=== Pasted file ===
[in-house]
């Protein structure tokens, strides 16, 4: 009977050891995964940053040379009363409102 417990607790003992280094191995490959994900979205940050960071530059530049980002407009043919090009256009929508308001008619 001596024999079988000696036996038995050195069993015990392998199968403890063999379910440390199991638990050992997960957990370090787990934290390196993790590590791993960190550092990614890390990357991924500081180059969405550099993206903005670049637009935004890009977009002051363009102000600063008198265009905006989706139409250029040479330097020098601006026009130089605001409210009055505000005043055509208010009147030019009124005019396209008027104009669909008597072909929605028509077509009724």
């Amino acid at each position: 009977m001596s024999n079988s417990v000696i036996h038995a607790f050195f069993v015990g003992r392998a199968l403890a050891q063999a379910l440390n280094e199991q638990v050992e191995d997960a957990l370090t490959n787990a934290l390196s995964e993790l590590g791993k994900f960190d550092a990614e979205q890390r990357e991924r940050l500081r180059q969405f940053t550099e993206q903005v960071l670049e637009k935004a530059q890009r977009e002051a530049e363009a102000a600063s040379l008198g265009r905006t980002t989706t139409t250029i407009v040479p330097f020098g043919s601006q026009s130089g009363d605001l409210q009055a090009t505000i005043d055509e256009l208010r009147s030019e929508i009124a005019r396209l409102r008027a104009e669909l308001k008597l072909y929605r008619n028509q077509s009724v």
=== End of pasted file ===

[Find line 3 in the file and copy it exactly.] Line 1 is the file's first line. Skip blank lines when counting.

């Amino acid at each position: 009977m001596s024999n079988s417990v000696i036996h038995a607790f050195f069993v015990g003992r392998a199968l403890a050891q063999a379910l440390n280094e199991q638990v050992e191995d997960a957990l370090t490959n787990a934290l390196s995964e993790l590590g791993k994900f960190d550092a990614e979205q890390r990357e991924r940050l500081r180059q969405f940053t550099e993206q903005v960071l670049e637009k935004a530059q890009r977009e002051a530049e363009a102000a600063s040379l008198g265009r905006t980002t989706t139409t250029i407009v040479p330097f020098g043919s601006q026009s130089g009363d605001l409210q009055a090009t505000i005043d055509e256009l208010r009147s030019e929508i009124a005019r396209l409102r008027a104009e669909l308001k008597l072909y929605r008619n028509q077509s009724v």